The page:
First Aid for Bruises

Just the other day, my son Toby lost his footing while going up the stairs. As a result, his cheeks got a bruise. Good thing that there were no cuts. We put an ice pack right away on the “black and blue” spot. Thank God that after 2 days, the “spot” looks better.

No matter how much we take care of our kids, getting bumps and bruises are normal. We all know that as our babies grow, they become creatures with so much curiousity and so much energy. I think it is advisable for us to moms to know what to do just in case something happens to our kids.

First aid for bruises (Taken from Medical Health First Aid site)

Some bruises are not very severe and merely result in a black-and-blue mark in the skin; others are very serious and may require surgery. All bruises result from bleeding into the skin or into the tissues beneath the skin. Bruises are almost always caused either by a fall or by something hitting the body.

Most bleeding that takes place in the skin stops by itself and needs no first aid or other treatment. Sometimes, however, the bleeding beneath the skin can be quite severe and will cause a big lump to form. Such bruises are called hematomas.

If the bleeding beneath the skin seems to be continuing and the swelling is enlarging, then direct, firm pressure should be applied over the area with the palm of the hand. If this pressure is continued steadily for ten to fifteen minutes, it may stop the internal bleeding. Another way to stop the bleeding is to put ice or an ice bag on the skin surface over the injured area. Ice or an ice bag should not be kept in place for more than fifteen to twenty minutes at a time, for if it is kept on too long, it may cause a burn. If ice is not available, cold compresses may help to control the bleeding.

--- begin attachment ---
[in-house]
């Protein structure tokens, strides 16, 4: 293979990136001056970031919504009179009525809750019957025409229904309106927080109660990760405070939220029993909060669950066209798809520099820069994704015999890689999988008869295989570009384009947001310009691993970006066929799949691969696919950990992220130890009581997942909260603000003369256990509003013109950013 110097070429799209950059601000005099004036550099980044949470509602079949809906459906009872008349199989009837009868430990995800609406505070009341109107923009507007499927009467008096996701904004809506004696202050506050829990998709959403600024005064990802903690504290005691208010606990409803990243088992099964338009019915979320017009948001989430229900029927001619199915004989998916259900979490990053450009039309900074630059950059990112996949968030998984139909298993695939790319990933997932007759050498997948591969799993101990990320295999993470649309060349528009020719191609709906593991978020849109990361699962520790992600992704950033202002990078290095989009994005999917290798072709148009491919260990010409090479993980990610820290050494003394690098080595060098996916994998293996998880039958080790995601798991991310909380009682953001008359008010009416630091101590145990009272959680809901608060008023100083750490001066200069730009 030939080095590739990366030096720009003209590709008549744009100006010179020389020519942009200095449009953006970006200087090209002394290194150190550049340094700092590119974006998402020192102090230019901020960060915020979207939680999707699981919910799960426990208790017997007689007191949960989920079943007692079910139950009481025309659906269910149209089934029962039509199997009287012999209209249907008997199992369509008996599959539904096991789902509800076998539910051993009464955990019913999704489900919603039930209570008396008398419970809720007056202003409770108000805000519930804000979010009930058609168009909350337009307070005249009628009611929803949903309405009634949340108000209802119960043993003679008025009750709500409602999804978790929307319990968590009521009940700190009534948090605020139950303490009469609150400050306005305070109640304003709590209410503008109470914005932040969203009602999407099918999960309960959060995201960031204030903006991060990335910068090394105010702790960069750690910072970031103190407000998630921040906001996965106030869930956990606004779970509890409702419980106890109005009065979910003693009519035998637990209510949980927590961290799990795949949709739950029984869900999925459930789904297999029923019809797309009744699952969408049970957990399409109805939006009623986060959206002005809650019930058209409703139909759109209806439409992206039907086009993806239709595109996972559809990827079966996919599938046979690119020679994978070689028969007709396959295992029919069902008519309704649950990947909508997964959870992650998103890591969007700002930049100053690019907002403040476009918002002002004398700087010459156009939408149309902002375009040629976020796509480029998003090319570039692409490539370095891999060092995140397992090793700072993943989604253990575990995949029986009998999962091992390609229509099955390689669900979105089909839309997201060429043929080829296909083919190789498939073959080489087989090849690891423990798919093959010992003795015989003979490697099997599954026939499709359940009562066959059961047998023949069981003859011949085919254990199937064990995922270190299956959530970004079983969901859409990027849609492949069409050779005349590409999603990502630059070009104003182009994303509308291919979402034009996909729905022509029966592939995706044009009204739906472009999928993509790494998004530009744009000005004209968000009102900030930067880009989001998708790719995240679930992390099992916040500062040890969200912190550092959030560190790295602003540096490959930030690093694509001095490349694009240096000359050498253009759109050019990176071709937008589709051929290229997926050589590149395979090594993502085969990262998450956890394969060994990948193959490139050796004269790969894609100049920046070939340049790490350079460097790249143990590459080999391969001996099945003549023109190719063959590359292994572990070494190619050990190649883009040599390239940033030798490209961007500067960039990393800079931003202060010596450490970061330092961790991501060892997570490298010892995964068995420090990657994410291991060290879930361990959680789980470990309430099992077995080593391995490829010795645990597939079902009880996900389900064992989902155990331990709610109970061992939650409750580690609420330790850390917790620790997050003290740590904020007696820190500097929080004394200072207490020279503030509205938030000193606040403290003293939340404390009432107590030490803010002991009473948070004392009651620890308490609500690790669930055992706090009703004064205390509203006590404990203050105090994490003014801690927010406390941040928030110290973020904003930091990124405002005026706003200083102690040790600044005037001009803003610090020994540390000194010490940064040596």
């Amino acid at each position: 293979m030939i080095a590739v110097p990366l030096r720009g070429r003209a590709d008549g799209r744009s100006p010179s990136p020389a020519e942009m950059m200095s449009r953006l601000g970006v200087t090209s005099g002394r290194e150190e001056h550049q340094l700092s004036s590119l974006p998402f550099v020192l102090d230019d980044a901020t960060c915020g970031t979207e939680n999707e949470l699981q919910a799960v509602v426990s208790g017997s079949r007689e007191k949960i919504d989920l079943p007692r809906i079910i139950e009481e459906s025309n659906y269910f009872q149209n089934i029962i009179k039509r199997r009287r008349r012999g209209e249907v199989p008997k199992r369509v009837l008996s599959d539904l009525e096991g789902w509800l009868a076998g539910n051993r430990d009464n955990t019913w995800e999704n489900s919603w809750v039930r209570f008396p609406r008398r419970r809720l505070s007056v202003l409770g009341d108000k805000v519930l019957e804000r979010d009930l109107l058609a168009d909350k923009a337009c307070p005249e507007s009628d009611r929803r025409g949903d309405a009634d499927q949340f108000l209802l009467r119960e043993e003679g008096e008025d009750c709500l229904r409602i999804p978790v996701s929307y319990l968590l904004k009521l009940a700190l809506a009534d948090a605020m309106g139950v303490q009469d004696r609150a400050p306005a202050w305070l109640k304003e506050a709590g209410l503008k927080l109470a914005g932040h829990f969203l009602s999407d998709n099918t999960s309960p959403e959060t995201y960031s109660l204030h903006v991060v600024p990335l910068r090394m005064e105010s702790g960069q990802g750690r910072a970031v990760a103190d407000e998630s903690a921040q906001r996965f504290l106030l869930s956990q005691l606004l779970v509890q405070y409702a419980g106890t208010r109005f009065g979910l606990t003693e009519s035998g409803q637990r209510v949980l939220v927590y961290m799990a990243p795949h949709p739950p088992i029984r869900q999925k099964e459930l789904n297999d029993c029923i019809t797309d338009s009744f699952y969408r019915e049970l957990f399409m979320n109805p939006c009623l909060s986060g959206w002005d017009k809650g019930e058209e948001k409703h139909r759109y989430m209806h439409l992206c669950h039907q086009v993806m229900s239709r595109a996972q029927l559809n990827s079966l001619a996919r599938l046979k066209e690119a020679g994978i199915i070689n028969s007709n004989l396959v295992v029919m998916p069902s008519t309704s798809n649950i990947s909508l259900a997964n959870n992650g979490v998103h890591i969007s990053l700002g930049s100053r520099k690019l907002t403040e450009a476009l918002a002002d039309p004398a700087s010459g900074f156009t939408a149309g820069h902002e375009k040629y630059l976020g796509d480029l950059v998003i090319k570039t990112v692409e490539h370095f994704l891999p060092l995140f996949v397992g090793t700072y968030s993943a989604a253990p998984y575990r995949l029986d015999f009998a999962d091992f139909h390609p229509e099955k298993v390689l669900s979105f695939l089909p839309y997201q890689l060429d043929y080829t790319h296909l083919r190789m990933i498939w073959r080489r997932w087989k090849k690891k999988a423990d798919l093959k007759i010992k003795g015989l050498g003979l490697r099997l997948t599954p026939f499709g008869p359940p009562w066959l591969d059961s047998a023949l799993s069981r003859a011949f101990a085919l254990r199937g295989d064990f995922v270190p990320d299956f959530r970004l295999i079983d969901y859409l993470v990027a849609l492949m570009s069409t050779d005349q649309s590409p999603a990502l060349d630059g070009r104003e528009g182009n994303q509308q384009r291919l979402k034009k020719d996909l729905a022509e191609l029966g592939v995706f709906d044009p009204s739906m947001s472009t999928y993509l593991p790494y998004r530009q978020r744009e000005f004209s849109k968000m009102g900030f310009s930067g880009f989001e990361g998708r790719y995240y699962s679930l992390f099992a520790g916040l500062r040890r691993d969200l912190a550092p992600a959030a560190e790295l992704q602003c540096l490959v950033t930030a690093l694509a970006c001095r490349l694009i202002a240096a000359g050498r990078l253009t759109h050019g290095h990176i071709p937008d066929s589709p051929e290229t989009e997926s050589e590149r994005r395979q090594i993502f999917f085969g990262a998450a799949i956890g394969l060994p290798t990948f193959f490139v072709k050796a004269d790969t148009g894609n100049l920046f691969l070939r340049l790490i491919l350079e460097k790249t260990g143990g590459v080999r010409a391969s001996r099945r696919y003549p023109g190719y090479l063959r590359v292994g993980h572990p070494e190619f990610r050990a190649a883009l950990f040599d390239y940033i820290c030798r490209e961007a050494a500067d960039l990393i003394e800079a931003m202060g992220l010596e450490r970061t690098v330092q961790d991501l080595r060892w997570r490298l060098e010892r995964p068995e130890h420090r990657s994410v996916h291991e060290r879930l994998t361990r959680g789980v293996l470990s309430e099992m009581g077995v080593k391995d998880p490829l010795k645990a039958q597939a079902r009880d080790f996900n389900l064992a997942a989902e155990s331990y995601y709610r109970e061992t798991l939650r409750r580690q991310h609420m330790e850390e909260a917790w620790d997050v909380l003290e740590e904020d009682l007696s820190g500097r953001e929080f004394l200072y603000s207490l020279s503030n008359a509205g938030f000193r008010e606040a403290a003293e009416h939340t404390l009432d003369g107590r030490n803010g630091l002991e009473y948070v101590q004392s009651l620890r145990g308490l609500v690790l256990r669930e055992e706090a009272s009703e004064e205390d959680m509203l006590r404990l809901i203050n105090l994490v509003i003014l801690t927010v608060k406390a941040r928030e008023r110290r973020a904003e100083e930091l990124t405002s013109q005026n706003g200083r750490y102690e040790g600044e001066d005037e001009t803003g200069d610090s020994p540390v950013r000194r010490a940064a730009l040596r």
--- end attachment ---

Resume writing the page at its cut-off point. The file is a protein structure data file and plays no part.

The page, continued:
If the hematoma is still present a few days after the injury originally happened, and if it feels soft and mushy when it is touched, then in all likelihood fluid blood is present beneath the skin. To cure this type of bruise, a doctor may have to stick a needle into the hematoma and draw out the blood with a syringe. If the blood is too thick to come out through the syringe, a surgeon will have to make a cut into the hematoma in order to let out the blood. This will take care of the matter very quickly.

An ordinary black-and-blue bruise may take a few weeks before the discoloration disappears. During that time the black-and-blue mark changes to a lighter blue or a purple, then to a green, then to tan, then to light yellow, and finally the skin looks perfectly normal again.

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